How To Protect Your Portfolio In A Bear Market

Economic uncertainty in emerging markets and steeply rising interest rates in the U.S. created plenty of concerns among global investors in the past week. Nobody knows for certain how these factors will affect stock markets in the coming days, but the fact remains that the stock market is inherently volatile and unpredictable.

A bear market is coming sooner or later, that’s just the way financial markets work, and investors need to be prepared for all kinds of scenarios.

Even the smartest professionals with massive amounts of intellectual and financial resources fail miserably in their attempts to forecast bull and bear markets.

As opposed to making market predictions, relying on objectively quantified variables with a solid track record of performance is a far sounder approach to protecting your capital through the ups and downs in the markets.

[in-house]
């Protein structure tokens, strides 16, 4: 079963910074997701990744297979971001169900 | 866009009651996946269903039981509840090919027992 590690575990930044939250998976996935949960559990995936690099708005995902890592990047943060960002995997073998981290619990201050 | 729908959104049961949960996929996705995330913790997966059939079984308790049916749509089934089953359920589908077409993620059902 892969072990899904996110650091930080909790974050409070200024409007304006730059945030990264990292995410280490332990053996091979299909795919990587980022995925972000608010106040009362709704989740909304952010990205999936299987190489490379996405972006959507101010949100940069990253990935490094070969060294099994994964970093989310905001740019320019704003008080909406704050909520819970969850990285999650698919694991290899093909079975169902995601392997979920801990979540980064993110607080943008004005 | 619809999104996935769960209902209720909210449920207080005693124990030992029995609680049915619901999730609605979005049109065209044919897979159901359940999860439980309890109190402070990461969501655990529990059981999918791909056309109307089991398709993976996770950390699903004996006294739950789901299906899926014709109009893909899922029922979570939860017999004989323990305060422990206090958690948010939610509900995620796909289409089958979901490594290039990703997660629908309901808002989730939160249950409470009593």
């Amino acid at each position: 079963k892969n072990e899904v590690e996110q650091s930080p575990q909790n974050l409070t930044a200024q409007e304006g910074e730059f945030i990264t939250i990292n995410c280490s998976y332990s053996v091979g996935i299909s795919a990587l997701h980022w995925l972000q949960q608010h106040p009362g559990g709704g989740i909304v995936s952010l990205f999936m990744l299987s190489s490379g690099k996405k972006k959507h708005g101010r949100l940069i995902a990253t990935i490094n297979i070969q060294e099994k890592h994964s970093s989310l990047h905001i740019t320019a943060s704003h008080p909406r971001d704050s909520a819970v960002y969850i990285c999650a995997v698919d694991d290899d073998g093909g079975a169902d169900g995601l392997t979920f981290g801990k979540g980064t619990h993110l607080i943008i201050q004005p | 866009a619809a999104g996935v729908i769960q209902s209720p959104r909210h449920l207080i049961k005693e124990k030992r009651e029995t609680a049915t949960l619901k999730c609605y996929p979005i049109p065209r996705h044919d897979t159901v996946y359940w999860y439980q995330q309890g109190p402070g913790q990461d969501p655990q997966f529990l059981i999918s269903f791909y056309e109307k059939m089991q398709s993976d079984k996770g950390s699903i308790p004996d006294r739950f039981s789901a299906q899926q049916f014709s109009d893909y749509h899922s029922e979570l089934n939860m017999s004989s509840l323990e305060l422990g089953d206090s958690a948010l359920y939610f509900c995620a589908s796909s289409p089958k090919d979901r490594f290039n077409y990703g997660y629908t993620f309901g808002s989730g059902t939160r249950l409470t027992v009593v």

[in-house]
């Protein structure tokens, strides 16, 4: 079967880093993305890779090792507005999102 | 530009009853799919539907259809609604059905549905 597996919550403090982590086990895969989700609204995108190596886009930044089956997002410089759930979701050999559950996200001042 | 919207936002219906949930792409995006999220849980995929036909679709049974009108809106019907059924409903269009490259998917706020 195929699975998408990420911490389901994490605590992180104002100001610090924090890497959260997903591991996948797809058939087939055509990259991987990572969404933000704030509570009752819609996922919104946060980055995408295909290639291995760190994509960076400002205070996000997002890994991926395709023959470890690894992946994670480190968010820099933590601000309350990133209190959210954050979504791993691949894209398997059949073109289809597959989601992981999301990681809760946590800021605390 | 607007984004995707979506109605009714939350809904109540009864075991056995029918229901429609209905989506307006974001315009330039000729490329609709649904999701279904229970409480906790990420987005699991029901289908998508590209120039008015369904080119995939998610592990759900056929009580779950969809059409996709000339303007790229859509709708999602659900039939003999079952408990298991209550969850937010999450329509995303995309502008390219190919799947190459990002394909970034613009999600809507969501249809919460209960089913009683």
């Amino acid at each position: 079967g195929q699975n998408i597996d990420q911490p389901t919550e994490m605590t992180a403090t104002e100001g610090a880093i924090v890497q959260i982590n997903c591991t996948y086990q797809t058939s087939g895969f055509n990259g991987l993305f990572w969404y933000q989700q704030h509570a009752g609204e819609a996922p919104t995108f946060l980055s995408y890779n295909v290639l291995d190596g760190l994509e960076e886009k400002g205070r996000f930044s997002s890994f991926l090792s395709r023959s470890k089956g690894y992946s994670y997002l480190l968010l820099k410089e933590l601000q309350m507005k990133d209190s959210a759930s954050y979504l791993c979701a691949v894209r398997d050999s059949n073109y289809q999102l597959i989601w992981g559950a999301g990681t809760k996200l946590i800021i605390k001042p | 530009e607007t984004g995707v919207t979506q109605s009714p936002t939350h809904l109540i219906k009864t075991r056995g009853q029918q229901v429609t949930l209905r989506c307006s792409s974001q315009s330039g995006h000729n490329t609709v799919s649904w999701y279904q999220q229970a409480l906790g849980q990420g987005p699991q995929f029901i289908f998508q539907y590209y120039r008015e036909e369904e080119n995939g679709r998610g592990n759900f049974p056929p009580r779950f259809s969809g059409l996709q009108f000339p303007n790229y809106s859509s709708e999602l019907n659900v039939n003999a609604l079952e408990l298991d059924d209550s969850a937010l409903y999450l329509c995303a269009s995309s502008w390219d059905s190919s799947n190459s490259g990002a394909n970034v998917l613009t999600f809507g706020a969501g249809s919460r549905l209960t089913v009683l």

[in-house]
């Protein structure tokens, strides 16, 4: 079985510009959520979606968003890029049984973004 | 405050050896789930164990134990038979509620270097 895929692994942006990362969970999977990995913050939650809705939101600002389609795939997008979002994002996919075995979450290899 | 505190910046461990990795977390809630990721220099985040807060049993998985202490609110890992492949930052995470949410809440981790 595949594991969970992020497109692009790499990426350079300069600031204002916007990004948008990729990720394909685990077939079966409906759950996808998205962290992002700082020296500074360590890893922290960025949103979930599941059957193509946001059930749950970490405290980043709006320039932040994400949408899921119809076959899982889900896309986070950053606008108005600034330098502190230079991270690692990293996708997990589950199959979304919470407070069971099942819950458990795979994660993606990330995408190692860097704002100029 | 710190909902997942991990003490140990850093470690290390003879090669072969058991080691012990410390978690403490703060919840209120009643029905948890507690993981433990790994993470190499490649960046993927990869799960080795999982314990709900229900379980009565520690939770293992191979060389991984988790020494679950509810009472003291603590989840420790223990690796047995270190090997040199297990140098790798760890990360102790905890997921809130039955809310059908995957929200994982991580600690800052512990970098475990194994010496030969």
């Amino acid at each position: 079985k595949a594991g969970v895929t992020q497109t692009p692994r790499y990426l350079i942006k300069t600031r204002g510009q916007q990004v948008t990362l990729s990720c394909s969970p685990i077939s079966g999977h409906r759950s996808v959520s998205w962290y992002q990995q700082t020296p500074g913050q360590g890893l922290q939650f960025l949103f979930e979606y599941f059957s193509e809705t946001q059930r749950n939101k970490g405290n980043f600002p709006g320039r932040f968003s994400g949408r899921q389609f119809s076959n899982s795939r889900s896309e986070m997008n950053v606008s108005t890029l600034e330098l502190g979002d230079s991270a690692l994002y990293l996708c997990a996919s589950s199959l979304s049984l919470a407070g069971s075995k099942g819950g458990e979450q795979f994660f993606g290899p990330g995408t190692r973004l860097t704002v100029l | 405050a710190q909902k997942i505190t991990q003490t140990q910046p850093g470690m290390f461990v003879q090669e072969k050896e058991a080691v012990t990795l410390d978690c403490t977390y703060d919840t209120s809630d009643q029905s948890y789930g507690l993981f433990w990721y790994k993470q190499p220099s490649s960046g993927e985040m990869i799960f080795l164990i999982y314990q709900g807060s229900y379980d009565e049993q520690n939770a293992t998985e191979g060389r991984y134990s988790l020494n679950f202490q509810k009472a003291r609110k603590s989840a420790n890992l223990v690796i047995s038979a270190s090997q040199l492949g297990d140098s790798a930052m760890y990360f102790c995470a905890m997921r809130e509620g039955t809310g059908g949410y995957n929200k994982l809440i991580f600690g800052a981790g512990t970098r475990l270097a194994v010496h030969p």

The following paragraphs will introduce 3 different quantitative systems based on trend following, earnings expectations, and relative strength. None of these systems is perfect or infallible, but the evidence shows that they can be remarkably effective at providing market protection through all kinds of environments.

Importantly, these systems are entirely rules-based, and they don’t involve any kind of market forecast or prediction whatsoever. The main idea is that you can reduce your downside risk in bear markets by relying on cold-hard data and observable indicators.

The Trend Is Your Friend